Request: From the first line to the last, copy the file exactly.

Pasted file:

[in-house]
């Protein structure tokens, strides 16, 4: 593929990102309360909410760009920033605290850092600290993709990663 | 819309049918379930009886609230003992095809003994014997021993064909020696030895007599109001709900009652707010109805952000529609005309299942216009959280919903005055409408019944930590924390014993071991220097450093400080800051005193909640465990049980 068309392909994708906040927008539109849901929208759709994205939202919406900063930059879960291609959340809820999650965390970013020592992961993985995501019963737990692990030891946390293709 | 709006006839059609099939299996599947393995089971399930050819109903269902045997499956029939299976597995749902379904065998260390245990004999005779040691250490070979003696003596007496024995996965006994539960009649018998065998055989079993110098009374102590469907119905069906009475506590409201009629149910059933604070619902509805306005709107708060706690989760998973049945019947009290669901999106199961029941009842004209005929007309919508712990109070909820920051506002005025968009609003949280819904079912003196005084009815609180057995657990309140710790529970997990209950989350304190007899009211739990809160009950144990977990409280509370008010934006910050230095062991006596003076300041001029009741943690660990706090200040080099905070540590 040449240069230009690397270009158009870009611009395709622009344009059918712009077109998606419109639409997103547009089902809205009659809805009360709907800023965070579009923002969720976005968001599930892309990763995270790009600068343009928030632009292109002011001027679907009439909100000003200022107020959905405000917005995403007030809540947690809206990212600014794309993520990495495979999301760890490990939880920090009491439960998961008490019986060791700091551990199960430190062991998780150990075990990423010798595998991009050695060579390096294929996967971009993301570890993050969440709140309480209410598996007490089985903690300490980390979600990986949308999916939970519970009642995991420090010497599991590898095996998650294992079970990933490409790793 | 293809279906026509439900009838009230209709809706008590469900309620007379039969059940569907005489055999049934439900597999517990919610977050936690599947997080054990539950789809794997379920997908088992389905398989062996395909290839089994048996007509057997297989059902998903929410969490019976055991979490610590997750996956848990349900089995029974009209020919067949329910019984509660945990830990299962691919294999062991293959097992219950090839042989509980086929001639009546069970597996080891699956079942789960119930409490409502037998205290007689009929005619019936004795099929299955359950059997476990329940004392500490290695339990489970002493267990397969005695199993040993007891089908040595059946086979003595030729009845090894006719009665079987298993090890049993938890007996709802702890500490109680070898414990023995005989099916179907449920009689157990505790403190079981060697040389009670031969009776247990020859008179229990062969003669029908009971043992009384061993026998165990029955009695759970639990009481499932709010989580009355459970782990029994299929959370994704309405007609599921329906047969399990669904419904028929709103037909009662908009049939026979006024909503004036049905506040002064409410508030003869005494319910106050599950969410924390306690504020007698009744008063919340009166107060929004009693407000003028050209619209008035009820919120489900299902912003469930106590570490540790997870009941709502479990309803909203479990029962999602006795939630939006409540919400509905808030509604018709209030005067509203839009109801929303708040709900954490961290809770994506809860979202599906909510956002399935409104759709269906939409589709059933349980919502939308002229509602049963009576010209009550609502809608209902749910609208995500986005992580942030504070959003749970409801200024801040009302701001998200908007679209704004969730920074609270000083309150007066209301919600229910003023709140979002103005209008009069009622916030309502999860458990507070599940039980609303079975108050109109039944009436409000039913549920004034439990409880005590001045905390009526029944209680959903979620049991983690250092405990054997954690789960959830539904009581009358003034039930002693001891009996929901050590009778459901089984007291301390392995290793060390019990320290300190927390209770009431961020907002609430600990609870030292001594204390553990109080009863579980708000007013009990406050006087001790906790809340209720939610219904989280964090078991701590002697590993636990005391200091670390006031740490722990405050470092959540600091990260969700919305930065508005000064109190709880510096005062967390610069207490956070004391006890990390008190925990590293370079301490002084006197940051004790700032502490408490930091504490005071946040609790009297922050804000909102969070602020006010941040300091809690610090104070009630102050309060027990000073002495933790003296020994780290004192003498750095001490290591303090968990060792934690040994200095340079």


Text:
[in-house]
């Protein structure tokens, strides 16, 4: 593929990102309360909410760009920033605290850092600290993709990663 | 819309049918379930009886609230003992095809003994014997021993064909020696030895007599109001709900009652707010109805952000529609005309299942216009959280919903005055409408019944930590924390014993071991220097450093400080800051005193909640465990049980 068309392909994708906040927008539109849901929208759709994205939202919406900063930059879960291609959340809820999650965390970013020592992961993985995501019963737990692990030891946390293709 | 709006006839059609099939299996599947393995089971399930050819109903269902045997499956029939299976597995749902379904065998260390245990004999005779040691250490070979003696003596007496024995996965006994539960009649018998065998055989079993110098009374102590469907119905069906009475506590409201009629149910059933604070619902509805306005709107708060706690989760998973049945019947009290669901999106199961029941009842004209005929007309919508712990109070909820920051506002005025968009609003949280819904079912003196005084009815609180057995657990309140710790529970997990209950989350304190007899009211739990809160009950144990977990409280509370008010934006910050230095062991006596003076300041001029009741943690660990706090200040080099905070540590 040449240069230009690397270009158009870009611009395709622009344009059918712009077109998606419109639409997103547009089902809205009659809805009360709907800023965070579009923002969720976005968001599930892309990763995270790009600068343009928030632009292109002011001027679907009439909100000003200022107020959905405000917005995403007030809540947690809206990212600014794309993520990495495979999301760890490990939880920090009491439960998961008490019986060791700091551990199960430190062991998780150990075990990423010798595998991009050695060579390096294929996967971009993301570890993050969440709140309480209410598996007490089985903690300490980390979600990986949308999916939970519970009642995991420090010497599991590898095996998650294992079970990933490409790793 | 293809279906026509439900009838009230209709809706008590469900309620007379039969059940569907005489055999049934439900597999517990919610977050936690599947997080054990539950789809794997379920997908088992389905398989062996395909290839089994048996007509057997297989059902998903929410969490019976055991979490610590997750996956848990349900089995029974009209020919067949329910019984509660945990830990299962691919294999062991293959097992219950090839042989509980086929001639009546069970597996080891699956079942789960119930409490409502037998205290007689009929005619019936004795099929299955359950059997476990329940004392500490290695339990489970002493267990397969005695199993040993007891089908040595059946086979003595030729009845090894006719009665079987298993090890049993938890007996709802702890500490109680070898414990023995005989099916179907449920009689157990505790403190079981060697040389009670031969009776247990020859008179229990062969003669029908009971043992009384061993026998165990029955009695759970639990009481499932709010989580009355459970782990029994299929959370994704309405007609599921329906047969399990669904419904028929709103037909009662908009049939026979006024909503004036049905506040002064409410508030003869005494319910106050599950969410924390306690504020007698009744008063919340009166107060929004009693407000003028050209619209008035009820919120489900299902912003469930106590570490540790997870009941709502479990309803909203479990029962999602006795939630939006409540919400509905808030509604018709209030005067509203839009109801929303708040709900954490961290809770994506809860979202599906909510956002399935409104759709269906939409589709059933349980919502939308002229509602049963009576010209009550609502809608209902749910609208995500986005992580942030504070959003749970409801200024801040009302701001998200908007679209704004969730920074609270000083309150007066209301919600229910003023709140979002103005209008009069009622916030309502999860458990507070599940039980609303079975108050109109039944009436409000039913549920004034439990409880005590001045905390009526029944209680959903979620049991983690250092405990054997954690789960959830539904009581009358003034039930002693001891009996929901050590009778459901089984007291301390392995290793060390019990320290300190927390209770009431961020907002609430600990609870030292001594204390553990109080009863579980708000007013009990406050006087001790906790809340209720939610219904989280964090078991701590002697590993636990005391200091670390006031740490722990405050470092959540600091990260969700919305930065508005000064109190709880510096005062967390610069207490956070004391006890990390008190925990590293370079301490002084006197940051004790700032502490408490930091504490005071946040609790009297922050804000909102969070602020006010941040300091809690610090104070009630102050309060027990000073002495933790003296020994780290004192003498750095001490290591303090968990060792934690040994200095340079």